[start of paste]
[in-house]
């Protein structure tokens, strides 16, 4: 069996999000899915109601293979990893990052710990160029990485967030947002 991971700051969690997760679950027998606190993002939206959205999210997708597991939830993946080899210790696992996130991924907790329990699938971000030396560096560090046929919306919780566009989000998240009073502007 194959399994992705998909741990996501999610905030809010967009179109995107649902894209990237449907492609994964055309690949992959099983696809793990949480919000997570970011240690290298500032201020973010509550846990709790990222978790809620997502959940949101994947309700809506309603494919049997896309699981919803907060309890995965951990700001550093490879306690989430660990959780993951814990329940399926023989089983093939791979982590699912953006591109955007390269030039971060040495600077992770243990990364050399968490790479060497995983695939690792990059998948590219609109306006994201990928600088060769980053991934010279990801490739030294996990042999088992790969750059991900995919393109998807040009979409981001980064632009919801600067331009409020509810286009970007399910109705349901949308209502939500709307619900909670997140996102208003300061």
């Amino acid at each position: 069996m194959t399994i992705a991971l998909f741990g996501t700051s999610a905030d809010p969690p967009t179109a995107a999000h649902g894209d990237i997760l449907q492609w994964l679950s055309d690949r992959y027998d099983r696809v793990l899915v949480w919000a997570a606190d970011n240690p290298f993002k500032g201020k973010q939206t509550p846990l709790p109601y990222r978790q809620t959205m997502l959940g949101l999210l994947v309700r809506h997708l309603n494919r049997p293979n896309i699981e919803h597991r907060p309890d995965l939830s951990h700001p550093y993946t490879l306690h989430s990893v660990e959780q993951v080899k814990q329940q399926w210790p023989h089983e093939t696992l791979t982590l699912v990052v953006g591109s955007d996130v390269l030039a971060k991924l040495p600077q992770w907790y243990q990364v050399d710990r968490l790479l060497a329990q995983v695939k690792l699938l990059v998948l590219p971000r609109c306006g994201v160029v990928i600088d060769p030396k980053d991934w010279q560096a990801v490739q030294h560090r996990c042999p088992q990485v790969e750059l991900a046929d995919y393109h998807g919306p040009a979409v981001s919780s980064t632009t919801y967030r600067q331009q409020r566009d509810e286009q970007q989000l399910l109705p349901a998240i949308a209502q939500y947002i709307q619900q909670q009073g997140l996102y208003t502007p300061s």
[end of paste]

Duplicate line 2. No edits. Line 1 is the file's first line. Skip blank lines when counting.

């Protein structure tokens, strides 16, 4: 069996999000899915109601293979990893990052710990160029990485967030947002 991971700051969690997760679950027998606190993002939206959205999210997708597991939830993946080899210790696992996130991924907790329990699938971000030396560096560090046929919306919780566009989000998240009073502007 194959399994992705998909741990996501999610905030809010967009179109995107649902894209990237449907492609994964055309690949992959099983696809793990949480919000997570970011240690290298500032201020973010509550846990709790990222978790809620997502959940949101994947309700809506309603494919049997896309699981919803907060309890995965951990700001550093490879306690989430660990959780993951814990329940399926023989089983093939791979982590699912953006591109955007390269030039971060040495600077992770243990990364050399968490790479060497995983695939690792990059998948590219609109306006994201990928600088060769980053991934010279990801490739030294996990042999088992790969750059991900995919393109998807040009979409981001980064632009919801600067331009409020509810286009970007399910109705349901949308209502939500709307619900909670997140996102208003300061």